Things You Need To Know About Applicant Tracking Systems

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Applicant Tracking Systems

What do you know about applicant tracking systems?

If you think the first obstacle to getting a job interview is a recruiter’s judgment, you’re not seeing the whole picture. 99% of Fortune 500 companies and a growing number of small and mid-sized businesses filter resumes through an applicant tracking system (ATS) before someone takes a look… if they ever do.

Learn how ATS work, what they do to your resume, and how to beat ATS so that your resume gets seen by the human decision makers who schedule job interviews.

What are applicant tracking systems?

Applicant tracking system software provides recruiting and hiring tools for companies. Among other functions, these systems collect and sort thousands of resumes.

Read full article:What is an applicant tracking system?

When you apply for a job online, your resume isn’t typically going directly to a recruiter or hiring manager. It’s first being processed by an ATS. Whether that human recruiter ever sees your resume could depend on how well your resume is optimized for ATS algorithms.

Why employers use applicant tracking systems

Top employers hire for several jobs at a time and receive hundreds of resumes for any given opening. Because applying for a job online is easier than ever, many of these applicants are unqualified and figured “it was worth a try.”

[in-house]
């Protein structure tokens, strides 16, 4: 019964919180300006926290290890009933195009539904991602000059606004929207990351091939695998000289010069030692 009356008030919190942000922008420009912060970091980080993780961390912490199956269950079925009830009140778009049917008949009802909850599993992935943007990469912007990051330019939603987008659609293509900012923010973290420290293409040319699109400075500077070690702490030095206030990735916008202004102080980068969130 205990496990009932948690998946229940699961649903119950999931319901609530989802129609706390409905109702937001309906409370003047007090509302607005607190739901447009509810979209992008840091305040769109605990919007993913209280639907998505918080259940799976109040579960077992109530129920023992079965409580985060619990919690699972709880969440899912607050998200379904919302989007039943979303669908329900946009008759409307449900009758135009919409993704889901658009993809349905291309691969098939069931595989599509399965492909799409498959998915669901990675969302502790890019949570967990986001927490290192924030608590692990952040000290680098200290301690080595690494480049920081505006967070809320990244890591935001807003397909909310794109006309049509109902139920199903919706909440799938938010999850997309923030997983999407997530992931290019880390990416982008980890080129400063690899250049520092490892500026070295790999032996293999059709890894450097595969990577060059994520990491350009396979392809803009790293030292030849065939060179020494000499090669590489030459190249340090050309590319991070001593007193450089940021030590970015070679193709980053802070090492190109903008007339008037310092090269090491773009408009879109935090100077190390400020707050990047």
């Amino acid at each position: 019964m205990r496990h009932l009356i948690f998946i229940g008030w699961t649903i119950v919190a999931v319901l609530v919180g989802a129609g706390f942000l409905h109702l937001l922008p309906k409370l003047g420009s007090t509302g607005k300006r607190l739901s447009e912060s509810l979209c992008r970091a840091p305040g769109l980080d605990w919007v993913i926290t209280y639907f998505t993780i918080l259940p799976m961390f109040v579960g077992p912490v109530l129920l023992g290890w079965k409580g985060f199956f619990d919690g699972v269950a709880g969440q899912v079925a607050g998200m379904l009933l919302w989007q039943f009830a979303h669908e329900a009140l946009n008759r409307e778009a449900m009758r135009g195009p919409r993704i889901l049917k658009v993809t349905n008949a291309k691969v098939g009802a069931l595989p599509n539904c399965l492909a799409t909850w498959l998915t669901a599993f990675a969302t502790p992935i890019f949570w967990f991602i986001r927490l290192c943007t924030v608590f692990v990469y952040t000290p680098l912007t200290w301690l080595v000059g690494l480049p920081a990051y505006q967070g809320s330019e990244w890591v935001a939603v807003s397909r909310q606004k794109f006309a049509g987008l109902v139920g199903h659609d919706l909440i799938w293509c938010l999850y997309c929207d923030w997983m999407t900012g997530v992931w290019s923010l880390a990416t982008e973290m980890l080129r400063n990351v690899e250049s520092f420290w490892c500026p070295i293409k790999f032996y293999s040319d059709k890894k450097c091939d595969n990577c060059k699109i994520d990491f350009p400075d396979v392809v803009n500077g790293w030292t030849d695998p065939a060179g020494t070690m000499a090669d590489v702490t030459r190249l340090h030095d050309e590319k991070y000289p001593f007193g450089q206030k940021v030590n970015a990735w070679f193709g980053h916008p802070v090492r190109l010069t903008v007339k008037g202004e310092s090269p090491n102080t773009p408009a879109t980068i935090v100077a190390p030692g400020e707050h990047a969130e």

Applicant tracking systems keep all these resumes in one place, helping recruiters and hiring managers stay organized as well as EEOC compliant. In theory, these systems also save time by automatically surfacing and highlighting top candidates. In reality, ATS do help hiring professionals narrow their applicant pool, but top candidates slip through the cracks.Chk for more details; Applicant tracking software ATS.

Applicant tracking systems are everywhere

Most large corporations utilize applicant tracking systems. Jobscan research found that 98% of Fortune 500 companies use ATS while a Kelly OCG survey estimated 66% of large companies and 35% of small organizations rely on recruitment software.

There are dozens of different ATS, each with their own features, strengths, weaknesses, and quirks. Here are just a few of the top ATS:

 If you’re applying to a large organization, chances are you’ll face an ATS. If you’re applying through any online form, you’re applying through an ATS. Even job sites like Indeed and LinkedIn have their own built in ATS.

How applicant tracking systems work

Applicant tracking systems collect and store resumes in a database for hiring professionals to access. Resumes may also be stored long after the original job you applied for is filled. Corporate recruiters or hiring managers can then search and sort through the resumes in a number of ways, depending on the system they’re using.

Viewing Applications

Some recruiters still choose to glance at every job application that comes through their applicant tracking system. In this case, most take a quick glance at the applicant’s past highlights, job titles, and companies. They can make a determination about whether they want to learn more in about 6 seconds. It’s important to make sure your top skills and qualifications are easily identifiable.

Automatic Rankings

Some applicant tracking systems can automatically compare your resume to the job description. For example, Taleo calls this feature “Req Rank,” which ranks each applicant based on how well their resume scores based on the job description.

Instead of reviewing each and every application, the recruiter can focus squarely on candidates the ATS has identified as a great match.

With Jobscan, you can see how well your resume skill smatch up with the job description.